We must all hope that Fetterman is able to surmount the enormous health challenges he faces, though it is not unfair to conclude that partisan considerations led to the sacrifice of his health and the possibility that this neglect could have long-term damaging effects.
The conclusion to be drawn from this sad tale transcends the arguments between the political parties: When it came to Fetterman’s health and cognitive ability, journalists were prepared to sacrifice the truth in order to advance a partisan agenda.
Just as it is likely that Feinstein’s willingness to sometimes tilt toward the center made liberal journalists more likely to focus on her own impairments, the desire to elect and then keep in office a man who was a reliable party-line progressive deterred coverage of his serious health problems until it was too late to cover them up.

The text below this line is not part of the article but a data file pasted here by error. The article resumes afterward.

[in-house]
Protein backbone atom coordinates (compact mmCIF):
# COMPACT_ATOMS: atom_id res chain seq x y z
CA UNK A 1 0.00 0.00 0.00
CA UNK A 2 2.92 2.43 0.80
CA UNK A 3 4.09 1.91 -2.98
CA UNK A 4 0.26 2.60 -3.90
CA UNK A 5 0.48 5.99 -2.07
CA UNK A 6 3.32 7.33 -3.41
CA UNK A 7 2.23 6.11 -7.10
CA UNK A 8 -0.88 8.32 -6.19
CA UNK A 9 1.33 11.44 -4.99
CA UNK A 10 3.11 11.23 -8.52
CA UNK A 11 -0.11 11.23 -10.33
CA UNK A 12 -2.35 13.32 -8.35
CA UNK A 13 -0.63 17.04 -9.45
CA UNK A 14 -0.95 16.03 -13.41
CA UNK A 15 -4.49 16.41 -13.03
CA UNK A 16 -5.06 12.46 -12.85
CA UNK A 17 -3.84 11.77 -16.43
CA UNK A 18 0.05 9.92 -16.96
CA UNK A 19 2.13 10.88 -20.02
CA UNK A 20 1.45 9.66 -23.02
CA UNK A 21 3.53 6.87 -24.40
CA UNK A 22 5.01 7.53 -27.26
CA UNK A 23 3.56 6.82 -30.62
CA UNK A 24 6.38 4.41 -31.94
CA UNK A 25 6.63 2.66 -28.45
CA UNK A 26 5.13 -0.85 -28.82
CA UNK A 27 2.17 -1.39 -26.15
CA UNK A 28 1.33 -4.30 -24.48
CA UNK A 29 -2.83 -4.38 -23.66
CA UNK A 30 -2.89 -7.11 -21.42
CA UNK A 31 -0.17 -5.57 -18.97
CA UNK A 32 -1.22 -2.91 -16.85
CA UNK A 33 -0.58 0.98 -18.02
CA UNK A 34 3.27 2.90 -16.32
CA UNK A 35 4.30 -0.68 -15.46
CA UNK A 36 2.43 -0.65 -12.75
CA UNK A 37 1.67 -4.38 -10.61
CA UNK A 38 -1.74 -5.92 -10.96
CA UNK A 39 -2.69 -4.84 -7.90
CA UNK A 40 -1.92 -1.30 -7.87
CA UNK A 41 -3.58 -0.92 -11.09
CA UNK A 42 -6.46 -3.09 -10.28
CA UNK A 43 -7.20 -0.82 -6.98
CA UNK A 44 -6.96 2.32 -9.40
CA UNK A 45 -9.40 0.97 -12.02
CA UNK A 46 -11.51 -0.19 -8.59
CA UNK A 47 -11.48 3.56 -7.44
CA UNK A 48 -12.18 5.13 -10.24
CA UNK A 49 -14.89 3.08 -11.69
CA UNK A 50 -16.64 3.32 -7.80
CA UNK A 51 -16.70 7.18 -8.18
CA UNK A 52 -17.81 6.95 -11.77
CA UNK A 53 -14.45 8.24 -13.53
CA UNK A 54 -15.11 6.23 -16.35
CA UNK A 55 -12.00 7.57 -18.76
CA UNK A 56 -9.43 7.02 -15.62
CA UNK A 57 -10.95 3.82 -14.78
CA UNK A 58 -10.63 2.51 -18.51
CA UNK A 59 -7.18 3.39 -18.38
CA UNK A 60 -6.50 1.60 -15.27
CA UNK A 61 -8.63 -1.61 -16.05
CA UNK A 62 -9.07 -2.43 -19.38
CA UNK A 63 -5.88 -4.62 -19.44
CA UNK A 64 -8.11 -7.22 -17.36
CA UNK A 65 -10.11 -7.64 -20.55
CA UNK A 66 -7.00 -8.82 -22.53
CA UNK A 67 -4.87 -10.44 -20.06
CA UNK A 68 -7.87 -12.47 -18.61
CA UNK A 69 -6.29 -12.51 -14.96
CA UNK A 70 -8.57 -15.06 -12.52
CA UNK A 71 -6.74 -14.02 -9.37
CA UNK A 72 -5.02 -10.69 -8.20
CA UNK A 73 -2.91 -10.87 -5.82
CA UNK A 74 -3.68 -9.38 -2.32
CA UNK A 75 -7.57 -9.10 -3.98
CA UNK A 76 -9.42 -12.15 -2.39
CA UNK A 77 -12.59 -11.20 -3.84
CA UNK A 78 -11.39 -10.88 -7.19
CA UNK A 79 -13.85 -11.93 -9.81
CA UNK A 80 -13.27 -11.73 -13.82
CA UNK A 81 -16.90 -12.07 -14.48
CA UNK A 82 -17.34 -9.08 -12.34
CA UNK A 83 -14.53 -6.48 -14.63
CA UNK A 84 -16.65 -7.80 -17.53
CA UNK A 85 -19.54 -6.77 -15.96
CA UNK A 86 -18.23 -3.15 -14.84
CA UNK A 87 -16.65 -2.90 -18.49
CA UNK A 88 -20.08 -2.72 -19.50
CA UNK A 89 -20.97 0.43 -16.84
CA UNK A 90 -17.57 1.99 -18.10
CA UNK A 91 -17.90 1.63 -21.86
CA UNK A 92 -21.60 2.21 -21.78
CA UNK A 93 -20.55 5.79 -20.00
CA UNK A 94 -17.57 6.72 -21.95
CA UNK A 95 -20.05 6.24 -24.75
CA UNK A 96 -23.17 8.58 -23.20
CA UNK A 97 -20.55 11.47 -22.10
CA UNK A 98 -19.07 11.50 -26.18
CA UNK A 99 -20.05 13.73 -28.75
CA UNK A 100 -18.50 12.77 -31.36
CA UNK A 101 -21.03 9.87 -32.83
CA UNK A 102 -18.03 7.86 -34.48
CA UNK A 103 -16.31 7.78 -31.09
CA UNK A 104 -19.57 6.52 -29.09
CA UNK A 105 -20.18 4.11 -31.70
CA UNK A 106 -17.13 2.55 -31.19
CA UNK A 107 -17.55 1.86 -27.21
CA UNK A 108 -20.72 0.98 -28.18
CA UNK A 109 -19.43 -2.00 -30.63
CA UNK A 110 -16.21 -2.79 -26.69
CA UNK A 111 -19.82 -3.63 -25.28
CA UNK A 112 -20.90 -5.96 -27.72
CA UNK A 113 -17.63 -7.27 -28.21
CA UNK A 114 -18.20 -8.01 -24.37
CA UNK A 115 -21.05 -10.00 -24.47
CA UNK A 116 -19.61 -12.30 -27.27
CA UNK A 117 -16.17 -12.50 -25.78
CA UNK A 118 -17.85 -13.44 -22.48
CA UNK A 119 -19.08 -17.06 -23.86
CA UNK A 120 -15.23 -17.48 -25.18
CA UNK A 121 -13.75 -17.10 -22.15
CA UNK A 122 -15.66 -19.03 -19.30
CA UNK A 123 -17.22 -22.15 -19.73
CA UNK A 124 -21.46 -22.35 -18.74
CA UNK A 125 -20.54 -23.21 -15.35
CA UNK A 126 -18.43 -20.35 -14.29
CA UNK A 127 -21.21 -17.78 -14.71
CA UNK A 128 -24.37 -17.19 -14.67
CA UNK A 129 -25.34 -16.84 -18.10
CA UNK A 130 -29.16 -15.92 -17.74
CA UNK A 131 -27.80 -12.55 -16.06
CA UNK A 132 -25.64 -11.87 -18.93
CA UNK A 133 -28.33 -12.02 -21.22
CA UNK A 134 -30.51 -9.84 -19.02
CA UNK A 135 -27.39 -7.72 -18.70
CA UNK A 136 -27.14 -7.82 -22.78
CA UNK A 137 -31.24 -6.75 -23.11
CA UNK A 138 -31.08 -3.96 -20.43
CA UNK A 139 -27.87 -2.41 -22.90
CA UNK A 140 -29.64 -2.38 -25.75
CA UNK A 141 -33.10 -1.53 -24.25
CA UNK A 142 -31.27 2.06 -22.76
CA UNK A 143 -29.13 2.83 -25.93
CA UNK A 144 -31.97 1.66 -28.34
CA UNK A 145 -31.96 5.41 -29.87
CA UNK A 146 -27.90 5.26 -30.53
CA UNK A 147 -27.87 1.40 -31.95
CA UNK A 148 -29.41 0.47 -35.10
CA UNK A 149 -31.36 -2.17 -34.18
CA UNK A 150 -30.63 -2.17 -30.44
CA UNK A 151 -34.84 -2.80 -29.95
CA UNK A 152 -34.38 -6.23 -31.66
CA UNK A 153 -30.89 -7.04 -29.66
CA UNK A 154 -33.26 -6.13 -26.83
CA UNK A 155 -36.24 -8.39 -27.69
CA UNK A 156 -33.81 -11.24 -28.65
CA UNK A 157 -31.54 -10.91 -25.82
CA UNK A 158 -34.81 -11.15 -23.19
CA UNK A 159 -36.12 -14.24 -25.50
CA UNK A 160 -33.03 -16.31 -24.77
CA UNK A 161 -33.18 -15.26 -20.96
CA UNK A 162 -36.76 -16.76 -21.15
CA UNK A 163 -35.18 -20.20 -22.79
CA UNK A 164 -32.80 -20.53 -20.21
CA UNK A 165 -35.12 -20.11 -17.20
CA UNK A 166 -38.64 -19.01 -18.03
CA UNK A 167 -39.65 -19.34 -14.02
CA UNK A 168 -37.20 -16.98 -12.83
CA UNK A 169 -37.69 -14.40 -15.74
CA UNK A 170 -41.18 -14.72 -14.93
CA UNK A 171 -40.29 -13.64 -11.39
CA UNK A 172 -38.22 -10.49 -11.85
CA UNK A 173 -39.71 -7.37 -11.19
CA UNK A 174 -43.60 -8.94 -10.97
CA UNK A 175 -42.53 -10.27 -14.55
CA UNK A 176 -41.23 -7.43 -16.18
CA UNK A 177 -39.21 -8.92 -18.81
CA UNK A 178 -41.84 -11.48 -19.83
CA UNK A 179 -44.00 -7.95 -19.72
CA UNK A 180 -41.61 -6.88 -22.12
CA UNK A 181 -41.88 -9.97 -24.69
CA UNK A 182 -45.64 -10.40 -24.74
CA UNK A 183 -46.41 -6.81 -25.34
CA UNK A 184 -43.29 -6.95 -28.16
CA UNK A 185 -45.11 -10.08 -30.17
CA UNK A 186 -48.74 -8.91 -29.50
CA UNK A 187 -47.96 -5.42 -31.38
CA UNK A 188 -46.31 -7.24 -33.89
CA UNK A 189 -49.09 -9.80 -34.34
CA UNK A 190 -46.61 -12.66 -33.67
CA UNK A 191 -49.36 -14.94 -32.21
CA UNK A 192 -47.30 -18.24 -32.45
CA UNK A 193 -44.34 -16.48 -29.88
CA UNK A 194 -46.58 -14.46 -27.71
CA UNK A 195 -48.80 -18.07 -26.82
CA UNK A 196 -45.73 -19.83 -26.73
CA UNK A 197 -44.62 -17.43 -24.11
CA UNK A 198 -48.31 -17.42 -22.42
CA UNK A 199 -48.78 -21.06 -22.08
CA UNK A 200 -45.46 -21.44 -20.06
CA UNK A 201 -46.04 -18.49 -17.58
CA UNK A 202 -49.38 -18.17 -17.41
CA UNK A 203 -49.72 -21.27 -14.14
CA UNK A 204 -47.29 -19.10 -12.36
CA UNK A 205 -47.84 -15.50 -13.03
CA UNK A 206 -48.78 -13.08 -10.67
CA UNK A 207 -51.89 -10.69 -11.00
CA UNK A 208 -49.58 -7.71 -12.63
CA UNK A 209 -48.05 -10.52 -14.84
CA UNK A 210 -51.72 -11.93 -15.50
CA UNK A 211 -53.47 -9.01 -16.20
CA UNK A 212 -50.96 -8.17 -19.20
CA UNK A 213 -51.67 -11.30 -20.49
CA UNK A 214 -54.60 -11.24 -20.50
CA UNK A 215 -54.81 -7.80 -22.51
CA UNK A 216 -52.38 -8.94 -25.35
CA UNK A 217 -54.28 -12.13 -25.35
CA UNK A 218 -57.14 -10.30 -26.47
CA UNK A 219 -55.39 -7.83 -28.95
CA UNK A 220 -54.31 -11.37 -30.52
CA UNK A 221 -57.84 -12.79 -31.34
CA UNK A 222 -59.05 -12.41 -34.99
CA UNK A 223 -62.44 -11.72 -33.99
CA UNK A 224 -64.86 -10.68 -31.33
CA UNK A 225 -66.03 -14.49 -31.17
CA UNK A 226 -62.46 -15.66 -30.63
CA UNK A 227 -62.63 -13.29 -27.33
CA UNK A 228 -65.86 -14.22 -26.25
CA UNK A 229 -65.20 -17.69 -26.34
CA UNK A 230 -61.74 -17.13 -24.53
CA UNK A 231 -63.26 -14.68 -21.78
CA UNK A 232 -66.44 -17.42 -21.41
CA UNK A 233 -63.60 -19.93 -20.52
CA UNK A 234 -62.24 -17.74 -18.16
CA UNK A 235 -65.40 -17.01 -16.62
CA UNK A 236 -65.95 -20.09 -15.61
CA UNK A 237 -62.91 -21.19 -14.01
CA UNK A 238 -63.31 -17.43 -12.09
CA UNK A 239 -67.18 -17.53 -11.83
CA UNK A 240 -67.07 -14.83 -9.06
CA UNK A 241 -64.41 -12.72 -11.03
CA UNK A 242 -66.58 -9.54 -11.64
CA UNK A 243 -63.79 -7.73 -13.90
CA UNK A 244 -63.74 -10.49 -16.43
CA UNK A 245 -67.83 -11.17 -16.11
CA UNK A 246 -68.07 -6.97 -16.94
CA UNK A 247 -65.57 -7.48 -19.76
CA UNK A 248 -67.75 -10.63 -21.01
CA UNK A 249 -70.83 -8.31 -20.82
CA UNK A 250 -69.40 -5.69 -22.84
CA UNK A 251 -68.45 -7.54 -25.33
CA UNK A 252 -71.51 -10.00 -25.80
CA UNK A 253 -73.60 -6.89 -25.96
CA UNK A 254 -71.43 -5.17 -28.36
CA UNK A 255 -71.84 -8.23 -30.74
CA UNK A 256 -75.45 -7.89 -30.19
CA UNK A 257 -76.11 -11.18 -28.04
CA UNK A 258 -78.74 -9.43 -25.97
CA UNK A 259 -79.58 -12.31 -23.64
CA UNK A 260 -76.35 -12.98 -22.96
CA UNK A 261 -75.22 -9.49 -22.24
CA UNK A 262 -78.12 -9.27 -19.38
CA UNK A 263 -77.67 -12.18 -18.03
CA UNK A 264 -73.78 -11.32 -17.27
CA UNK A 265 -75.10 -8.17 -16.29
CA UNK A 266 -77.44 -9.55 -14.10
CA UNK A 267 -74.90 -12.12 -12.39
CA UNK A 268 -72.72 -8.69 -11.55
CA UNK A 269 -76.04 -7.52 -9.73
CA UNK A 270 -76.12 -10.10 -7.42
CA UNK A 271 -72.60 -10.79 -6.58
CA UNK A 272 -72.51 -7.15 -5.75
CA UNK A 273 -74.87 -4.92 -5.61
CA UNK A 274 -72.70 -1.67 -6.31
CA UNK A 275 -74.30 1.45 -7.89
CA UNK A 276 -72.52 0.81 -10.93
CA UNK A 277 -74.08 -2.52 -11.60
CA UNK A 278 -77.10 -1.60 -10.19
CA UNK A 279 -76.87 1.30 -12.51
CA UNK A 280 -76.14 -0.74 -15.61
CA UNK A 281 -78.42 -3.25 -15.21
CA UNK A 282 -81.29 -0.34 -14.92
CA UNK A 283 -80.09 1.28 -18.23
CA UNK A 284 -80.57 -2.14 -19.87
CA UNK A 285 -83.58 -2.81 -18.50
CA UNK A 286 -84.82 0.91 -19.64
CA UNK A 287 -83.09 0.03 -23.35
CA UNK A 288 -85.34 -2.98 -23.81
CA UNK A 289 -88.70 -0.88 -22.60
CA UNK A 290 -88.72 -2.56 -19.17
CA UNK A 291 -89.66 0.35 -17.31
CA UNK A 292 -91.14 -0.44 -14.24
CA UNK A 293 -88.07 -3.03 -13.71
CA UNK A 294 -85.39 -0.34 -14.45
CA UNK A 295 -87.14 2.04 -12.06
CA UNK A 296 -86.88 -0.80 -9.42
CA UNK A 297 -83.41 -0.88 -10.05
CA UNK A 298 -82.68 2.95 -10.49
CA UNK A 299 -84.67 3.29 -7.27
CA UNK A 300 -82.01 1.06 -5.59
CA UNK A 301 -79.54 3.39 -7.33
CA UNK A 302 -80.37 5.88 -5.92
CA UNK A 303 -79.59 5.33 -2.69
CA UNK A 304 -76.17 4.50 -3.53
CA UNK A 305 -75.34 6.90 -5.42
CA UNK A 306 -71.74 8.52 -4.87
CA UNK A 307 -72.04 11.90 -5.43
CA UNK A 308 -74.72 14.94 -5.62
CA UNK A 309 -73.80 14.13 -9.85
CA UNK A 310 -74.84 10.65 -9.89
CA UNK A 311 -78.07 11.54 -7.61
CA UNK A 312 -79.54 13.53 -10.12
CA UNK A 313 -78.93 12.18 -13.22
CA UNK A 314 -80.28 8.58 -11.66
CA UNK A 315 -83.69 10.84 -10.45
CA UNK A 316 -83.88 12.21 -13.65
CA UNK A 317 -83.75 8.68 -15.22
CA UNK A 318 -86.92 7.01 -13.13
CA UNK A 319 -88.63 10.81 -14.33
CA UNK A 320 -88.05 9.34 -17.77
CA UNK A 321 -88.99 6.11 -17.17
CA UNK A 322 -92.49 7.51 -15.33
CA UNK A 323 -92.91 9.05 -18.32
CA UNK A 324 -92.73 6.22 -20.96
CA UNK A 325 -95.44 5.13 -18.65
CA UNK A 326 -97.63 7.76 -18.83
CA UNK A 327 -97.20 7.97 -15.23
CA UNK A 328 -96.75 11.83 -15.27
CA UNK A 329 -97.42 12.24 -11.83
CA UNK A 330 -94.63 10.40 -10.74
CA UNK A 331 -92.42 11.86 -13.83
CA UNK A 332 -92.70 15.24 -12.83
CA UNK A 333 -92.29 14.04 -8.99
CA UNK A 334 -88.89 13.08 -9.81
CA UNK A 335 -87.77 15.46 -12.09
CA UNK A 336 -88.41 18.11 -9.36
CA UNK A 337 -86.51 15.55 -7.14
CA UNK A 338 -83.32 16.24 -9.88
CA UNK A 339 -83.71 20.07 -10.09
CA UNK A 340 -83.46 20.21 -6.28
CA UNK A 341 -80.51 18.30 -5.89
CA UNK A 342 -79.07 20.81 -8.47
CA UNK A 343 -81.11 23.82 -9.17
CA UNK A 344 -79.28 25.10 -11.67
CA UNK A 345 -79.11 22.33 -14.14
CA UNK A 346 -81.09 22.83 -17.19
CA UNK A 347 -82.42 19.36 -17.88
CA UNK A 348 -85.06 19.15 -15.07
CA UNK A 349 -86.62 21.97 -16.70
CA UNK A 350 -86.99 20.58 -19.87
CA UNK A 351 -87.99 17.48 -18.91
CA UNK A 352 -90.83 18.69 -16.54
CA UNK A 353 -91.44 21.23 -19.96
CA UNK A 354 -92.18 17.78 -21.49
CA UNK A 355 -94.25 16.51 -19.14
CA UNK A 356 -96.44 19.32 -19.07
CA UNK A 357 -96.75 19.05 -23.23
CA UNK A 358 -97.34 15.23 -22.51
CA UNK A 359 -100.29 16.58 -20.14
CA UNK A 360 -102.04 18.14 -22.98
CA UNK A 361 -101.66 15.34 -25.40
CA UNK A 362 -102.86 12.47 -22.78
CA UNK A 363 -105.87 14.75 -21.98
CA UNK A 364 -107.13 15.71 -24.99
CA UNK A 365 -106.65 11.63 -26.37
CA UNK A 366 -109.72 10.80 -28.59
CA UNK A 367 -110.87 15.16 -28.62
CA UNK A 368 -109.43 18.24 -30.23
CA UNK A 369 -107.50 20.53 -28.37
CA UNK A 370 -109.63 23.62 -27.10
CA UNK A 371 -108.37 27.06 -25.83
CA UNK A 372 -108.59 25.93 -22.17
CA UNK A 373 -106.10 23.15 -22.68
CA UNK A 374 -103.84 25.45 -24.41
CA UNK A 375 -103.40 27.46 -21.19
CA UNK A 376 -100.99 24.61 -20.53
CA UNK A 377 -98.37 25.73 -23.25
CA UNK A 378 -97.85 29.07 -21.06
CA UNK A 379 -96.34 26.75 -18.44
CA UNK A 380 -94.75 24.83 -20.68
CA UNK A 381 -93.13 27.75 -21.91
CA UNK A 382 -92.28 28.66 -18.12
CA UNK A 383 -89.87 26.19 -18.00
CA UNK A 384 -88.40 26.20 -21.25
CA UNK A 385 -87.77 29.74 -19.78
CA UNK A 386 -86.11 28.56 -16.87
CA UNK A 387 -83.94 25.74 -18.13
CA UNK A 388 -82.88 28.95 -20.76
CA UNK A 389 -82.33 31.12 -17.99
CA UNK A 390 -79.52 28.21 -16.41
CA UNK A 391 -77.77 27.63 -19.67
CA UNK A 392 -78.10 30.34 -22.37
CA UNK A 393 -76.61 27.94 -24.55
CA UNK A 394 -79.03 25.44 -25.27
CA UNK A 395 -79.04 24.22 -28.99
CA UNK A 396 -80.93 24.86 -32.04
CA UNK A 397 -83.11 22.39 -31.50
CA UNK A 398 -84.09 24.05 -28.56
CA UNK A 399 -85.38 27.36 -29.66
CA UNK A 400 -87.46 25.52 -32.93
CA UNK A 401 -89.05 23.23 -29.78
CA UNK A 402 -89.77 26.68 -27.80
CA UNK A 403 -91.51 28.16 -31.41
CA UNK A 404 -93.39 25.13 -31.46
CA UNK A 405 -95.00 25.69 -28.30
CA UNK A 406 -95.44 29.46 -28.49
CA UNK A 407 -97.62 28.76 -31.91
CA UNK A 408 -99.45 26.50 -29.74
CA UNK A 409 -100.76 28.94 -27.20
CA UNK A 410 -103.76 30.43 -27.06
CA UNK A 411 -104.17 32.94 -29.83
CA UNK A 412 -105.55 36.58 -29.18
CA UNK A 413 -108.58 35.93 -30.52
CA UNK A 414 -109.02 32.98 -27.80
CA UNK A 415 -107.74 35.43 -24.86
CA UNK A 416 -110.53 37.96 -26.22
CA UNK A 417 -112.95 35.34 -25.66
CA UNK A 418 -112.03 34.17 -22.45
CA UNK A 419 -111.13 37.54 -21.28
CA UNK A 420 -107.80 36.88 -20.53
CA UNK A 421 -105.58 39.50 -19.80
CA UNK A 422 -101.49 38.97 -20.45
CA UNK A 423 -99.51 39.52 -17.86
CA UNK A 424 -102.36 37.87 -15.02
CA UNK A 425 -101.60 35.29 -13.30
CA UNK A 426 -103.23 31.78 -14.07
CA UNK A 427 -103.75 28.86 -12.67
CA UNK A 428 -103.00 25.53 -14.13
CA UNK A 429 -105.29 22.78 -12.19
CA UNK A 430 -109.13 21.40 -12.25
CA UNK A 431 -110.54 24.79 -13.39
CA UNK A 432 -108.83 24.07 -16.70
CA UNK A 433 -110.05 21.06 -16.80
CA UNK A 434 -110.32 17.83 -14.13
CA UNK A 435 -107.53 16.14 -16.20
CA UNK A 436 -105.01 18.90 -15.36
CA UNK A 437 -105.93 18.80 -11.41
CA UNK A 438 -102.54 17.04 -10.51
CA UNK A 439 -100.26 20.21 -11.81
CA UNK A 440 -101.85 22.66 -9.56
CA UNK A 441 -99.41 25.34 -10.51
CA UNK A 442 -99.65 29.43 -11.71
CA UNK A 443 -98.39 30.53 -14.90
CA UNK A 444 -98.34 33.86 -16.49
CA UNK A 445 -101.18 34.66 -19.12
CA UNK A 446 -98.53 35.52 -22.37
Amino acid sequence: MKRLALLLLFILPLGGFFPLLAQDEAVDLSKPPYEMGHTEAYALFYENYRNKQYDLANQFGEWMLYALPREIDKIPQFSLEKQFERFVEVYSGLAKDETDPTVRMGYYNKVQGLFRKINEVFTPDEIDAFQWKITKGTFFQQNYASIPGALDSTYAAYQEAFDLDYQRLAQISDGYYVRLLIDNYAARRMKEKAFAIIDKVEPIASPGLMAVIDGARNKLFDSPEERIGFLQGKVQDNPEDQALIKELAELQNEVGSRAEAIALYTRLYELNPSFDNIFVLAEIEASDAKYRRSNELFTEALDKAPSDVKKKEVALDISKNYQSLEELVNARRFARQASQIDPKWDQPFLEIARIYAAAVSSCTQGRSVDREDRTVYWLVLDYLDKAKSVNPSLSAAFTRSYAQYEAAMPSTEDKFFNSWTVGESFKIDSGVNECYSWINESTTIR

The Fetterman saga is one more indictment of a mainstream liberal media that has long since abandoned its duty to report the news fairly, opting instead for partisan cheerleading. In doing so, the press is not merely responsible for helping to elect a senator who cannot serve, but is making it impossible to believe anything it reports.
Jonathan S. Tobin is editor-in-chief of JNS.org and a senior contributor to The Federalist. Follow him on Twitter: @jonathans_tobin.
The views expressed in this article are the writer’s own.